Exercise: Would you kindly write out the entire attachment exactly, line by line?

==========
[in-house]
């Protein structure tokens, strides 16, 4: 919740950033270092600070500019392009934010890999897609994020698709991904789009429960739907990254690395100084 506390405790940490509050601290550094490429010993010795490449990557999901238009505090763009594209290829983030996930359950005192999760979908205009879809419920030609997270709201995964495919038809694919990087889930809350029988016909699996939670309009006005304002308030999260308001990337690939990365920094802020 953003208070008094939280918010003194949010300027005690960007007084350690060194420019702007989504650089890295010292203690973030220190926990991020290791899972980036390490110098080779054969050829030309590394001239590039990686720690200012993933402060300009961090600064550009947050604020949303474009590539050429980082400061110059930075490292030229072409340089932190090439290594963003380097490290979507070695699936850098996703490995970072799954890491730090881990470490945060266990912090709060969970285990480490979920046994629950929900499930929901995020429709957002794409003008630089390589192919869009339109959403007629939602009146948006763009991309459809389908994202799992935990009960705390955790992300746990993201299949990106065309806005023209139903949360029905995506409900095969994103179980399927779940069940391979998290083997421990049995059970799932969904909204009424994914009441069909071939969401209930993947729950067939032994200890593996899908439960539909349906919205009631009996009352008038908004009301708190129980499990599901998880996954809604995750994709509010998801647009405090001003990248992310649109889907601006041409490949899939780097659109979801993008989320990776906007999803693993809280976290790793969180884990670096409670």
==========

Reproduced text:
[in-house]
């Protein structure tokens, strides 16, 4: 919740950033270092600070500019392009934010890999897609994020698709991904789009429960739907990254690395100084 506390405790940490509050601290550094490429010993010795490449990557999901238009505090763009594209290829983030996930359950005192999760979908205009879809419920030609997270709201995964495919038809694919990087889930809350029988016909699996939670309009006005304002308030999260308001990337690939990365920094802020 953003208070008094939280918010003194949010300027005690960007007084350690060194420019702007989504650089890295010292203690973030220190926990991020290791899972980036390490110098080779054969050829030309590394001239590039990686720690200012993933402060300009961090600064550009947050604020949303474009590539050429980082400061110059930075490292030229072409340089932190090439290594963003380097490290979507070695699936850098996703490995970072799954890491730090881990470490945060266990912090709060969970285990480490979920046994629950929900499930929901995020429709957002794409003008630089390589192919869009339109959403007629939602009146948006763009991309459809389908994202799992935990009960705390955790992300746990993201299949990106065309806005023209139903949360029905995506409900095969994103179980399927779940069940391979998290083997421990049995059970799932969904909204009424994914009441069909071939969401209930993947729950067939032994200890593996899908439960539909349906919205009631009996009352008038908004009301708190129980499990599901998880996954809604995750994709509010998801647009405090001003990248992310649109889907601006041409490949899939780097659109979801993008989320990776906007999803693993809280976290790793969180884990670096409670």